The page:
Moving upstream, we wade into the water to try our luck at catching crayfish. I am replaying a memory crystal clear in my own mind: standing ankle-deep in the Chagrin River with my mother as she teaches me how to catch crayfish. I remember what kinds of rocks to look for, how to move them carefully to avoid muddying the water, and how to place my cup behind the crayfish because they always shoot backward.
She taught me well for first we catch “Chester” and then “Bob.” Several others are not with us long enough to receive names because they are inadvertently set free when my grandson slips on a moss-covered rock and upends our bucket.
I remember the thrill of outsmarting a lightening-quick crayfish and I see the same thrill mirrored on the faces of my grandchildren. At one point I ask them, “Do you know who you are meeting here today?” They seem puzzled as they look around, for no one else is in this part of the river. “My mother,” I tell them. I think they understand.
By the time we finally scramble out of the river, we are wet and muddy…but very happy. My 12-year-old granddaughter is triumphant because she has finally caught a minnow. Their only disappointment centers around failing to catch any water striders. Oh my, but that’s nearly impossible, I try to tell them!
I pull out wipes to clean us up and dig out some dry clothes, for my sister is expecting us for dinner. My sister’s jewel of an historic home set on 10 acres is an oasis to us on this hot day. She has all the chairs in a properly socially distanced circle on her lawn. After some lemonade, the kids are off to explore the towering groves of bamboo (does that really grow in Ohio?), cutting some down to fashion into bows and arrows.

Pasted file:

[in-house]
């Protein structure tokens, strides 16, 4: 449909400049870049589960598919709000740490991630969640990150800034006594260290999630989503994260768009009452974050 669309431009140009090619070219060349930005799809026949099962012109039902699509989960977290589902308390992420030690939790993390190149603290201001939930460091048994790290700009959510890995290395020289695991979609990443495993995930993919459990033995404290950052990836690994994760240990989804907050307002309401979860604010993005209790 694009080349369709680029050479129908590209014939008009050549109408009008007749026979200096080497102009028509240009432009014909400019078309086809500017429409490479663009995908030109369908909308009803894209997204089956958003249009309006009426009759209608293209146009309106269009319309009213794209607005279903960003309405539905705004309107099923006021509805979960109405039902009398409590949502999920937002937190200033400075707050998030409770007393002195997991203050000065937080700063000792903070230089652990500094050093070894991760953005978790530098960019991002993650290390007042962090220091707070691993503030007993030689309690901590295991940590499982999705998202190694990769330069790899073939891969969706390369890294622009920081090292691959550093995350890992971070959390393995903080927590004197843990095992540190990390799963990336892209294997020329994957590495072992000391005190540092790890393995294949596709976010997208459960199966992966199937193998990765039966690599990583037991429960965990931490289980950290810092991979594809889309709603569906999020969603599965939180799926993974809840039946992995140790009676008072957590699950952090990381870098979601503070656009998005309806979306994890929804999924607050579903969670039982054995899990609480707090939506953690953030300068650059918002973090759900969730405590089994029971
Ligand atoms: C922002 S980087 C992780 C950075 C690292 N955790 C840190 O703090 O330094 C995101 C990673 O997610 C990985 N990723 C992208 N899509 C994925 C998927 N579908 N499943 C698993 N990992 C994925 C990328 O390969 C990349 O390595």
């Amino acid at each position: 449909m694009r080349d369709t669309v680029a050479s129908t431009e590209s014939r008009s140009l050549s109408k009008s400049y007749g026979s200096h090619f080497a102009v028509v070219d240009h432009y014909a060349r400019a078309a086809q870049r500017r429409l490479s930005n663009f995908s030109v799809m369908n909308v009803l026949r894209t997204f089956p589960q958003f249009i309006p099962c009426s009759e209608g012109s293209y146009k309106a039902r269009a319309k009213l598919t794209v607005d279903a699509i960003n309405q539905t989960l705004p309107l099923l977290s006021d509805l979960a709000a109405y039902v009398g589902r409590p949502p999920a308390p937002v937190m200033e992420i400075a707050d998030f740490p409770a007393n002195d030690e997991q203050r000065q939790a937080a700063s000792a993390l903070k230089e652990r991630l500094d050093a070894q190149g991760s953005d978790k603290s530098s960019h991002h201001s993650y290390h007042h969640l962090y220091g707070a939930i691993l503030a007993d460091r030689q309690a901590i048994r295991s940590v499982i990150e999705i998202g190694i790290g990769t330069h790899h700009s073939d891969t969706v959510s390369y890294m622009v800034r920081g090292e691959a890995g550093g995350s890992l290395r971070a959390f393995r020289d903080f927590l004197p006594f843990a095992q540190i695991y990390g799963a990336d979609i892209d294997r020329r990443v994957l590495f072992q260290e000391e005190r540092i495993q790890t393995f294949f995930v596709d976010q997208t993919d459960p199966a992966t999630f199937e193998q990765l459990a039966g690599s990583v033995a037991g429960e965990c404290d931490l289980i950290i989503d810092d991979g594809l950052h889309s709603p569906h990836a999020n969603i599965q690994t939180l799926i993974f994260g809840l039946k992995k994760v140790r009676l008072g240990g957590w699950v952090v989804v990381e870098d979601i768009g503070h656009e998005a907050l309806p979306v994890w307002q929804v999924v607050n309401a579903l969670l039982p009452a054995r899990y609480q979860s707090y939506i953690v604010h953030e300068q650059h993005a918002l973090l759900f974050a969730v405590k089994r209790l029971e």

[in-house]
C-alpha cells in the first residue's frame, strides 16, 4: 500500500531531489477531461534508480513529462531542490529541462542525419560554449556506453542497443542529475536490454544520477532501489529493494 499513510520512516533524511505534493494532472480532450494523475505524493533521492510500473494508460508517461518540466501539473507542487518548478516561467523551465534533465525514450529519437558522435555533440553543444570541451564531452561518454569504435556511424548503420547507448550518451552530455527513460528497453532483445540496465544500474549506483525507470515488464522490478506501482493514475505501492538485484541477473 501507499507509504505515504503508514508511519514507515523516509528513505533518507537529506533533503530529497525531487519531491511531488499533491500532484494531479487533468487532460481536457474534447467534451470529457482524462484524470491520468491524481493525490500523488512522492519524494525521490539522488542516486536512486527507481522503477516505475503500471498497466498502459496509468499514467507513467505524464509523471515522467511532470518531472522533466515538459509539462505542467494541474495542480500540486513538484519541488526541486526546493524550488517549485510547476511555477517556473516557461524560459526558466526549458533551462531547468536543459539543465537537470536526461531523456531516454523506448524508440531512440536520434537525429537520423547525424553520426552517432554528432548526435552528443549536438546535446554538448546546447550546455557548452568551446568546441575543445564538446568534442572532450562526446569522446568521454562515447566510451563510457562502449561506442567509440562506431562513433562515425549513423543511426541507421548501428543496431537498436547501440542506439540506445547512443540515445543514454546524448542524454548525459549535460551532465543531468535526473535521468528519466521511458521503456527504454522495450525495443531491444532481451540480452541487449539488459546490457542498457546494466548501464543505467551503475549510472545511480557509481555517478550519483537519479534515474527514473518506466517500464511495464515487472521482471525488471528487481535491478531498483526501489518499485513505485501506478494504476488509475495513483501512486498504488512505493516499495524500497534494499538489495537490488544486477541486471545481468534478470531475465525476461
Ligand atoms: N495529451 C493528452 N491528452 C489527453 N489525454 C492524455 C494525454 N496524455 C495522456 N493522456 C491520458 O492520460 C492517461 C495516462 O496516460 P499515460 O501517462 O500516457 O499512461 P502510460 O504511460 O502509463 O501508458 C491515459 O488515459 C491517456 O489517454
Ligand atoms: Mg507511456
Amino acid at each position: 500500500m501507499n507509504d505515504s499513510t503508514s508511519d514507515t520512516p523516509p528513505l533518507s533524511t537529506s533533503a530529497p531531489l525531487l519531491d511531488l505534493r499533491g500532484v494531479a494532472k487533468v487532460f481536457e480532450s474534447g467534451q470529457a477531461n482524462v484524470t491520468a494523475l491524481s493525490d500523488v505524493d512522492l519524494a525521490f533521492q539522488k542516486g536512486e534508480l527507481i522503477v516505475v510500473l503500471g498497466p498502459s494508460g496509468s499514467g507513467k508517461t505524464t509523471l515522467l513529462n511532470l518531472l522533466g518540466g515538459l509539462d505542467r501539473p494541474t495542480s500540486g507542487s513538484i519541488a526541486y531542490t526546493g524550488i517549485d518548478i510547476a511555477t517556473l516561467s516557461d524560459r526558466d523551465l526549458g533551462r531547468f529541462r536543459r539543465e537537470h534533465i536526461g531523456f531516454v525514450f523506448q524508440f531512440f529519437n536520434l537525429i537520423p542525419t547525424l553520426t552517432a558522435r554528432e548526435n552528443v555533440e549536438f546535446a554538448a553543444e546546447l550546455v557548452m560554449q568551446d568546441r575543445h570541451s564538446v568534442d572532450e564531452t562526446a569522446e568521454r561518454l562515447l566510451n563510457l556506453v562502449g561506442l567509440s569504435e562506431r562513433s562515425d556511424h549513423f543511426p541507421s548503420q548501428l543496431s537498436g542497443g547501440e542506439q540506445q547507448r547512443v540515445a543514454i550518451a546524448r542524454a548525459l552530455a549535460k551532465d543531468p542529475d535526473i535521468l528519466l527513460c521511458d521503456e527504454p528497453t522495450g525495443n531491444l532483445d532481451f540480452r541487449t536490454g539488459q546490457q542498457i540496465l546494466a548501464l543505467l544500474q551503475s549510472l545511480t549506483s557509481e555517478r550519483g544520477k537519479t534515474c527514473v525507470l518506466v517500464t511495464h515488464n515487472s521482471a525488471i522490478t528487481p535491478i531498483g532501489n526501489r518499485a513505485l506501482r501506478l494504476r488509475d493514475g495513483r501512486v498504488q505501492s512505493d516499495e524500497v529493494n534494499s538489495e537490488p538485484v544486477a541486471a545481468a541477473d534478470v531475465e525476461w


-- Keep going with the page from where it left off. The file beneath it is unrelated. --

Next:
After dinner, my sister brings out an actual archery set. How much fun can three kids have in a single day?
All too soon, we must leave this green corner of Ohio and head two hours down the road, closer to our eventual goal of Michigan. It has been a full day, and my heart is full, as well, when my 12-year-old granddaughter tells me, “Grammy, your childhood is the childhood of my dreams!”
Perhaps you can never fully go home. Much of my childhood is just gone – the apple tree in the front yard, the Indian grist mill. Many others are altered beyond recognition. But some things are still the same – the falls, the river, the caves. Perhaps even Chester and Bob are distantly related to crayfish I caught and released all those many summers ago?
I choose to embrace what remains, grateful for this opportunity.
The trip has been surprisingly inexpensive but would have been worth it at double the price. As the the old MasterCard ad would say: Gas, food and two accommodations? Less than $300. Sharing childhood memories with your grandchildren: Priceless.
I have two other sets of grandchildren, and I will not wait so long to take them “home” again, as well.
Have you moved away from your childhood home? Have you been back to see what’s still the same…and what is no more? Have you ever taken your grandchildren back there to make you – and your stories – “come alive”?